How to overcome between
1. Reconnect: The first thing I did after my return bathe in the friendship of family and friends who had been separated on and off for many years. Suddenly, when we moved, we had people offering to help. When we had a birthday or a commitment to celebrate, we've had people asking where and when they might get to join in the festivities. As Expat is easy to forget how nice it is to have support around you without having to search. While all my friends and family ties remained strong abroad, to spend quality time with your loved ones without having to cross the ocean to do is something that should not be taken for granted.
2. Appreciate the familiar: As an expat, or a backpacker regular work your way around the world, you begin to thrive in uncomfortable situations. Each situation becomes a challenge, every unknown word a track or an obstacle to understanding the world around him. Being uncomfortable almost becomes an addiction and everything that is even remotely familiar becomes synonymous with routine and boredom. Once you're back though - after an initial bout of depression and a sinking feeling that everything is mundane and never again find the light in the world - actually begins to appreciate the familiarity of things your around. The ease of understanding of the processes and procedures within the inherited system really make life much easier: to know where to get the health card renewed for the operation of the banking system, all efforts had to face in the day-to-day bases in a foreign country away and give you more time to focus on the big picture. The larger what? Yes, there is a bigger picture. Or it may have. Read on!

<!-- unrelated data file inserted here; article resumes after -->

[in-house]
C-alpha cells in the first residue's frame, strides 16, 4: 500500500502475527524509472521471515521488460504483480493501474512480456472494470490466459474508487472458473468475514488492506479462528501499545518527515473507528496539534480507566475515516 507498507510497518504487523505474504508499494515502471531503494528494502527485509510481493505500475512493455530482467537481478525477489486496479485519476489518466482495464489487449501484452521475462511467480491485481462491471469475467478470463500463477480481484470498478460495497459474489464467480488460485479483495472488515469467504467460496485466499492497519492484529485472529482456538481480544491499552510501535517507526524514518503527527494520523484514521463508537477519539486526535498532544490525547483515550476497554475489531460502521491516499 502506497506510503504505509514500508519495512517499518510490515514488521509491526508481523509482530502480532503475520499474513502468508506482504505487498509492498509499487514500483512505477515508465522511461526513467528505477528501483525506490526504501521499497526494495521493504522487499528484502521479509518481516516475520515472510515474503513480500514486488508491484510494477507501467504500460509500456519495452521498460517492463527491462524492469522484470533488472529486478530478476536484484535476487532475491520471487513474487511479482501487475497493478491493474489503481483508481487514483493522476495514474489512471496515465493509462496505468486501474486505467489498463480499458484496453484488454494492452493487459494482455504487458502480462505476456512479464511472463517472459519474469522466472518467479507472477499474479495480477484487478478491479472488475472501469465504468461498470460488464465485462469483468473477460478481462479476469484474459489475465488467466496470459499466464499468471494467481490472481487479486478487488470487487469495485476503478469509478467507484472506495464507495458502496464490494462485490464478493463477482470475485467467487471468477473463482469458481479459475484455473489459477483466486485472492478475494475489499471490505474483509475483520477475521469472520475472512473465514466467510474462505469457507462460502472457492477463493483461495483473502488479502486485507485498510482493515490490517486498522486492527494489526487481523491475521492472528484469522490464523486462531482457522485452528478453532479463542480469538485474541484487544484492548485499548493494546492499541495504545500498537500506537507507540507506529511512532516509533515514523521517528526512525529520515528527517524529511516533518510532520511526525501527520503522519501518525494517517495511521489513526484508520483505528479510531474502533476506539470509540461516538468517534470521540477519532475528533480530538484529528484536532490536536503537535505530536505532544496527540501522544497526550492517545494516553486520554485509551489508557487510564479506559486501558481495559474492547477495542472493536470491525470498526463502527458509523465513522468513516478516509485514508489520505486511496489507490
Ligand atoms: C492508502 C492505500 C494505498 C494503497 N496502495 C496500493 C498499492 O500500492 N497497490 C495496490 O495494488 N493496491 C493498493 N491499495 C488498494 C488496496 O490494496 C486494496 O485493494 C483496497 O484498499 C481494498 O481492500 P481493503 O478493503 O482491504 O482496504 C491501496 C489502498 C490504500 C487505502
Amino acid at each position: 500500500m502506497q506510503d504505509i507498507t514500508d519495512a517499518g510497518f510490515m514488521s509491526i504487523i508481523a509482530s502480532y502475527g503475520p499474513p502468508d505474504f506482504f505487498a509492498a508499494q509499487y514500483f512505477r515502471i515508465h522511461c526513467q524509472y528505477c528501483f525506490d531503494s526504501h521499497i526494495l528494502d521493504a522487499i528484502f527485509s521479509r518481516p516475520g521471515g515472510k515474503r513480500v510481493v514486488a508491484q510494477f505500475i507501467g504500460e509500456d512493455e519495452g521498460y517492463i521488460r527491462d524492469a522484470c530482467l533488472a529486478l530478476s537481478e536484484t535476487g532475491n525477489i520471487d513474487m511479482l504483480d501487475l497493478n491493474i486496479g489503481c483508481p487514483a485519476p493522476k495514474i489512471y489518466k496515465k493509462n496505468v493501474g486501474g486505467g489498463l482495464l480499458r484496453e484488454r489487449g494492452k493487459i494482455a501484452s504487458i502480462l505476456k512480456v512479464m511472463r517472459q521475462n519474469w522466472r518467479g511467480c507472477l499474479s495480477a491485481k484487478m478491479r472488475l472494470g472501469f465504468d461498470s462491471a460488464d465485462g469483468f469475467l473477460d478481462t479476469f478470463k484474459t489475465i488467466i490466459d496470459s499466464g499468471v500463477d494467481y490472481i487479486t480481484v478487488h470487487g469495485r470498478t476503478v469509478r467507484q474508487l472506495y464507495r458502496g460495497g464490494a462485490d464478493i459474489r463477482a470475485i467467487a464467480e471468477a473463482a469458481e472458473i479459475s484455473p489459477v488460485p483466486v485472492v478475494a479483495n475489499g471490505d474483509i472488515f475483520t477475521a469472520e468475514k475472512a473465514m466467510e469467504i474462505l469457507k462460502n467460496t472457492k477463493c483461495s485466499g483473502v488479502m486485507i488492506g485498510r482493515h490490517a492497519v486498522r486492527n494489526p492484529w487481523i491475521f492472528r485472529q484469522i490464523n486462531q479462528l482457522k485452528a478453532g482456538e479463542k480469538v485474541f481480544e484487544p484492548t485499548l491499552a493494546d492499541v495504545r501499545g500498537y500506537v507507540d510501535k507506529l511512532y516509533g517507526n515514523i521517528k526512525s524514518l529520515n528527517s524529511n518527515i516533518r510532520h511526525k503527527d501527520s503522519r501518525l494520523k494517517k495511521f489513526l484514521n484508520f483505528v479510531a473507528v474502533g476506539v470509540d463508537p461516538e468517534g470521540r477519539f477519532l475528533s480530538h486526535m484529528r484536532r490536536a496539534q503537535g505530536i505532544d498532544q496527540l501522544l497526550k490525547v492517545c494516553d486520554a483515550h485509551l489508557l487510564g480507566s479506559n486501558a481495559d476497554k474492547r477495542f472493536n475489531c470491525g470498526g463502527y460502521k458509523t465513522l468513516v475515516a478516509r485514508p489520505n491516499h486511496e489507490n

3. Recognizing an opportunity to grow: While abroad, it is often enough to be living (and survive) as an Expat - and it's easy to forget that there are other directions in which you can grow, other parts of your life that needs exploring . When I lived in Germany, I was teaching English business - something we enjoy, but not something that was necessary plans to pursue a higher level. Being back in Canada, however, the use of existing connections and using the familiar work environment and expectations, I had the opportunity to explore a new career as a writer, something I always wanted to do, but do not necessarily have the time or ability to pursue abroad. Recognizing the ability to grow in new ways is definitely a key to overcoming the disappointment of being an "Ex-Expat". Today, I'm taking German lessons, playing in a rec league soccer mixed with friends (including my husband), meeting people for drinks, holding a family vacation and the most friendly dinners in our new apartment just brilliant! I have had the opportunity to develop professionally and be a better friend and family member whom I love - just by being present. And you know what? It feels great.